We began our hike through a dense section of forest and continued until we reached Botany Bay. The wind was howling as we emerged from the safety of the trees, the waves reached high up on the shoreline, crashing into the many rocks around the bay. An islet peeked out of the wild ocean, usually accessible at low tide, but we arrived slightly too late and the treacherous waves prevented us from crossing.
From Botany Bay we followed the rocky shoreline to Botanical Beach. At low tide, you can marvel at the beautiful sandstone tidal pools however the rising tide made catching a glimpse of these pools impossible.
I stood on an outcrop, careful not to slip on the icy surface, peering out across the bay. I loved the moody vibes of the scene in front of me, the ocean untamed, violently crashing into the rocks, seagulls struggling against the wind and snowflakes rushing past my face; not what I had been expecting, but beautiful all the same.
Unfortunately, a large part of the loop trail ahead was closed due to the recent severe conditions, so we retraced our steps back along the shoreline.
Botanical Beach is one of the four trailheads onto Juan de Fuca Marine Trail, a 47 km wilderness trail along the western shoreline of the southern island. We had hoped to visit Sombrio Beach, another trailhead which leads to a hidden waterfall, from one of the many creeks feeding into the ocean. Sadly, the access road was inaccessible, too steep and icy, so we headed back to the cabin to relax and warm up.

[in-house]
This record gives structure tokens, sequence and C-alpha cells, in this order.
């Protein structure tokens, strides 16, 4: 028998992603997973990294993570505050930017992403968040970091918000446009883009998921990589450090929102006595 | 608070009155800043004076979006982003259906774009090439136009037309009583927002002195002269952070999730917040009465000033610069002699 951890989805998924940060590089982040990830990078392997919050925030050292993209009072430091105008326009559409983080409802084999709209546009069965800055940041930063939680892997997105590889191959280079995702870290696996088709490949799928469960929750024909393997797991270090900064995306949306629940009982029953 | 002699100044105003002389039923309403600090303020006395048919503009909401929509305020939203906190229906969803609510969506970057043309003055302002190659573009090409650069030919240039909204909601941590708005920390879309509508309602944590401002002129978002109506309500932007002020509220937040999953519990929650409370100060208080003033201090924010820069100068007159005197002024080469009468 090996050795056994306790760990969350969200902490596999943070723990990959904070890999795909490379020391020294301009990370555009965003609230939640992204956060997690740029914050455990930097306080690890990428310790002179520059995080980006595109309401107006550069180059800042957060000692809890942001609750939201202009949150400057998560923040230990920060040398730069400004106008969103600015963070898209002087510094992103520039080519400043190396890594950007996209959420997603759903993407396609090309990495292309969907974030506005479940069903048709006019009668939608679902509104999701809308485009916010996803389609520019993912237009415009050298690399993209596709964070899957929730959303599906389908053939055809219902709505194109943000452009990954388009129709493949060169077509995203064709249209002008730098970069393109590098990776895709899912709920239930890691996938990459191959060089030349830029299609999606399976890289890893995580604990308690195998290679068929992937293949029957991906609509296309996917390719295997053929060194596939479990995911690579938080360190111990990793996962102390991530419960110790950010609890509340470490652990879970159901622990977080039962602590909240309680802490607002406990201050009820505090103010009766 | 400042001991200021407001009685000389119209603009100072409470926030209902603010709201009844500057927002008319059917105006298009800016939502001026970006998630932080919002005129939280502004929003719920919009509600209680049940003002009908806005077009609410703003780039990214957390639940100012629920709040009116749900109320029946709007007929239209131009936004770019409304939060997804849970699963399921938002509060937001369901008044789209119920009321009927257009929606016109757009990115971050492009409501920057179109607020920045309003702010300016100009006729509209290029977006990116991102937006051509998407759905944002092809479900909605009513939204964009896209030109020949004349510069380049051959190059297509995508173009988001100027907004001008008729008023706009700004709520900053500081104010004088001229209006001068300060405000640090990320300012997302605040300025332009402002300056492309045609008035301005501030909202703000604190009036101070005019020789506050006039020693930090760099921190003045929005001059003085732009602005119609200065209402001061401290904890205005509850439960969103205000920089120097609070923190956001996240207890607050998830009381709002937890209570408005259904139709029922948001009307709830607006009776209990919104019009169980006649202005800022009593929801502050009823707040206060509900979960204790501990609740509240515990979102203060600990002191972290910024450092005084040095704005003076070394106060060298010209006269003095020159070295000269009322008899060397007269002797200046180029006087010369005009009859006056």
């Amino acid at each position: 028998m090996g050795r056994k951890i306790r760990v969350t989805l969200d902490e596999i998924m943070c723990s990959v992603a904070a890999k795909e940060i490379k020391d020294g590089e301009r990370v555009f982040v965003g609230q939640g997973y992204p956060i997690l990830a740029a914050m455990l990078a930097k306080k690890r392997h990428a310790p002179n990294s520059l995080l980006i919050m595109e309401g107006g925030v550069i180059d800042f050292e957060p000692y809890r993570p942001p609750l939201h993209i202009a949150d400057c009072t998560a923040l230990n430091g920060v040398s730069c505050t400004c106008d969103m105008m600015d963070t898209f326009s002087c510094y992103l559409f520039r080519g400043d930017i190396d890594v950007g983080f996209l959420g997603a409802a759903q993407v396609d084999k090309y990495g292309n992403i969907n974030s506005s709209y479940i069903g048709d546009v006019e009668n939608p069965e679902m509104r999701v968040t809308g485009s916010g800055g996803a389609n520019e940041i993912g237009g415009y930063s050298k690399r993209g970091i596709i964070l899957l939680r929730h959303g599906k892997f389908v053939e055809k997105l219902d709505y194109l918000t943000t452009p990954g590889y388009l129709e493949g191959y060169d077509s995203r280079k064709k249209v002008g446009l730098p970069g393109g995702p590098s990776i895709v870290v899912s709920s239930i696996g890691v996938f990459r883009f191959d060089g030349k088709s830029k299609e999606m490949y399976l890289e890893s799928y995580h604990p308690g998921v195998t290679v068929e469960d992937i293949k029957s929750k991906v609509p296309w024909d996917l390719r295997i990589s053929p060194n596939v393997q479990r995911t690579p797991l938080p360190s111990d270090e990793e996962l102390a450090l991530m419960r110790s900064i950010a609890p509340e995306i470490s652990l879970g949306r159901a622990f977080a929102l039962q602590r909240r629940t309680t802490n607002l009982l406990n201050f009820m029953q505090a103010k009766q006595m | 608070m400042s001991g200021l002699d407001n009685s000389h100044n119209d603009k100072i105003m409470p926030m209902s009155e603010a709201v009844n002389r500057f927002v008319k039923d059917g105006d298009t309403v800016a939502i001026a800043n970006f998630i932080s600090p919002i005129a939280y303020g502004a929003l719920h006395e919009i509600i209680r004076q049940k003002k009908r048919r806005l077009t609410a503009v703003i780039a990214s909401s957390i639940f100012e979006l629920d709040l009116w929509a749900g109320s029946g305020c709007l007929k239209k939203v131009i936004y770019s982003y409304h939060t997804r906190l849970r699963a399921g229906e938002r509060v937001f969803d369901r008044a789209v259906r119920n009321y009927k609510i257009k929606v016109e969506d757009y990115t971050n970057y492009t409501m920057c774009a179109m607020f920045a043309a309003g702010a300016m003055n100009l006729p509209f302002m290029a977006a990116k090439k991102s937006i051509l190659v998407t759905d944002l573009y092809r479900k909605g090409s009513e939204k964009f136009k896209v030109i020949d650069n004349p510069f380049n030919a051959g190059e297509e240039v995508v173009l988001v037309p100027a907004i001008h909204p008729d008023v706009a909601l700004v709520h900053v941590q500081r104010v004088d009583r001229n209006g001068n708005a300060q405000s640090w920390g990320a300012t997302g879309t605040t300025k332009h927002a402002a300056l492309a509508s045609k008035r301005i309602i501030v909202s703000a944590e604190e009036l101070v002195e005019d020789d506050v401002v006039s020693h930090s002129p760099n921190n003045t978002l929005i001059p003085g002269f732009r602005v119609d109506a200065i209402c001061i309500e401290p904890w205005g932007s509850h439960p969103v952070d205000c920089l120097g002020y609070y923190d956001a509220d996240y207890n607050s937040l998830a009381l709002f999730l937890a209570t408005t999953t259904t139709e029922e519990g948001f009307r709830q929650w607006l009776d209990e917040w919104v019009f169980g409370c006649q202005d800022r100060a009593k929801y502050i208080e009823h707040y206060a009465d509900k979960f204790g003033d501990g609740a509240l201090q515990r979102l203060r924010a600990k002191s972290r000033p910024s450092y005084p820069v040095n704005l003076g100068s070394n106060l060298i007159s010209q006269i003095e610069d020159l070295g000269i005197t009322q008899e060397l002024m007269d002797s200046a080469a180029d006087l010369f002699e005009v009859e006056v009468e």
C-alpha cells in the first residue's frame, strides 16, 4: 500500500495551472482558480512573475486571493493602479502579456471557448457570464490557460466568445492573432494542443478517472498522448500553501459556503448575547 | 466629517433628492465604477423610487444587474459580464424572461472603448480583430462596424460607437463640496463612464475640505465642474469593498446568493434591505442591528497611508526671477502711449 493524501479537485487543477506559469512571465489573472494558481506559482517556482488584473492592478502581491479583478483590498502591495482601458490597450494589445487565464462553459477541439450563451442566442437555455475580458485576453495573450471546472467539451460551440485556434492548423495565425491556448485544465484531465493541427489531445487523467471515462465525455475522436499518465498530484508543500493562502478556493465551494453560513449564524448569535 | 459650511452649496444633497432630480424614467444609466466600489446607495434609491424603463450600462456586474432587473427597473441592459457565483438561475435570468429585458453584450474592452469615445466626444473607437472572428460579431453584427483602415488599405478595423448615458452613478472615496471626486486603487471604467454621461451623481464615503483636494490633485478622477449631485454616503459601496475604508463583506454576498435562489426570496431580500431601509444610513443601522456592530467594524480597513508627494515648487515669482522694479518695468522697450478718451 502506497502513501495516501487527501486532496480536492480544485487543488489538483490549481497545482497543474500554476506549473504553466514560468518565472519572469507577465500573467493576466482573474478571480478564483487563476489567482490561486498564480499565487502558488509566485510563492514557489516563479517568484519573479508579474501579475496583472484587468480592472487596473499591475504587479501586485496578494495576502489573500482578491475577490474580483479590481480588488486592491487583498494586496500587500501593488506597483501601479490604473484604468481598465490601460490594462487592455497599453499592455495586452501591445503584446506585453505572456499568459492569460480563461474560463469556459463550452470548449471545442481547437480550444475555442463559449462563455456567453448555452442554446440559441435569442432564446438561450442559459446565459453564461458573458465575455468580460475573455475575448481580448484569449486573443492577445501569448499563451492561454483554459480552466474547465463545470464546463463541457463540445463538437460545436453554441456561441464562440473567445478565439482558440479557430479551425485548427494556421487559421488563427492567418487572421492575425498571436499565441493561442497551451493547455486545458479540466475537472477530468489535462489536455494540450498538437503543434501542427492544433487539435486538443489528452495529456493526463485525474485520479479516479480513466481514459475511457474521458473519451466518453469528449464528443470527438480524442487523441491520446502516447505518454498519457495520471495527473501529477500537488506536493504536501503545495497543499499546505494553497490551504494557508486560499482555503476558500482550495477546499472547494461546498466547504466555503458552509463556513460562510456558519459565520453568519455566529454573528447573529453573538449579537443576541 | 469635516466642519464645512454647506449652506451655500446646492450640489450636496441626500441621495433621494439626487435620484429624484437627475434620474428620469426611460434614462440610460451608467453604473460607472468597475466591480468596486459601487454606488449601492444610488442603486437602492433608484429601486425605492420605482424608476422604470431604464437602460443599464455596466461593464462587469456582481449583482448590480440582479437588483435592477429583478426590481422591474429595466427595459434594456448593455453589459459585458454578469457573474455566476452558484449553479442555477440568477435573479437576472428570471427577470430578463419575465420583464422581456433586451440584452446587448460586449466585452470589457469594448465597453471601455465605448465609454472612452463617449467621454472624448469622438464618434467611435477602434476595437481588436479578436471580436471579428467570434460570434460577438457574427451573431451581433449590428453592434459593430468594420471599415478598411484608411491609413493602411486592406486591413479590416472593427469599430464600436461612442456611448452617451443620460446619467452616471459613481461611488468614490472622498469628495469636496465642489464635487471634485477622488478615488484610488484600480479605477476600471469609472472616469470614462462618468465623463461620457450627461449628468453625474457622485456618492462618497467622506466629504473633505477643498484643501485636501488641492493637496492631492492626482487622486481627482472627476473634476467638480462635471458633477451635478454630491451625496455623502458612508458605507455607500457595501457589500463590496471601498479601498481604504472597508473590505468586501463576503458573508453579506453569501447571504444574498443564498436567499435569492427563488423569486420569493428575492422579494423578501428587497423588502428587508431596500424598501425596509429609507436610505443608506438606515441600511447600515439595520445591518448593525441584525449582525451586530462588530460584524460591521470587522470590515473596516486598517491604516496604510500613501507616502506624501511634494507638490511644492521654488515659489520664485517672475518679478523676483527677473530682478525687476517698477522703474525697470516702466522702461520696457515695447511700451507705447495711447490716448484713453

The setting sun cast beautiful pink and blue hues across the mountains on the far side of the inlet. I settled down on the couch, wrapped in a soft blanket and with a hot chocolate in hand, watching as the snow gradually blew in, swallowing up the soft pastel colours, and hazing up the distant shoreline until everything was pure white; the gloom transitioning into dusk.
We relaxed at our cabin for a while until dinner time, before heading out into the cold. Food options in town are limited, but Renfrew pub, located near the Wild Renfrew cottages, welcomes patrons of all ages. The pub was pleasant inside, with its large, open-plan wooden interior decorated for the holiday season; good food and friendly staff made the evening feel quite festive.
After dinner we made our way back to the cabin for another nightcap. The air was frigid and the snow had frozen, covering the road and pavement in ice. We slipped and slid towards our cabin, our laughter echoing through the frosty night.
Day three – The decline of old-growth forests
I was woken up early by Kumo and Kiri, who had a burst of energy after their morning nap and were zooming around the cabin in a game of chase. I was glad to see they were loving their time as much as we were.
After breakfast, we headed out for another day of exploring. Usually, we plan many activities for the day, not wanting to miss anything an area has to offer. This time of the year, however, poses a few more challenges, as we discovered on our way to Avatar Grove.
The drive to Avatar Grove takes you on a rough logging road which wasn’t a problem for our Ford Bronco Sport, but we encountered a fallen tree, blocking the entire width of the road, which meant we had to unfortunately turn back. In winter, it can sometimes take several days before routes are cleared, especially the smaller unpaved backcountry roads.
For those visiting Avatar Grove, it’s located in a magnificent old-growth rainforest, with several boardwalks taking you from one magnificent tree to another. The sheer size of the trees you will encounter here is breathtaking, as some have trunks over 4 m in diameter and can be as old as 1,000 years. This spectacular section of old-growth rainforest is within the traditional territory of the Pacheedaht First Nation and has recently been declared off-limits to logging.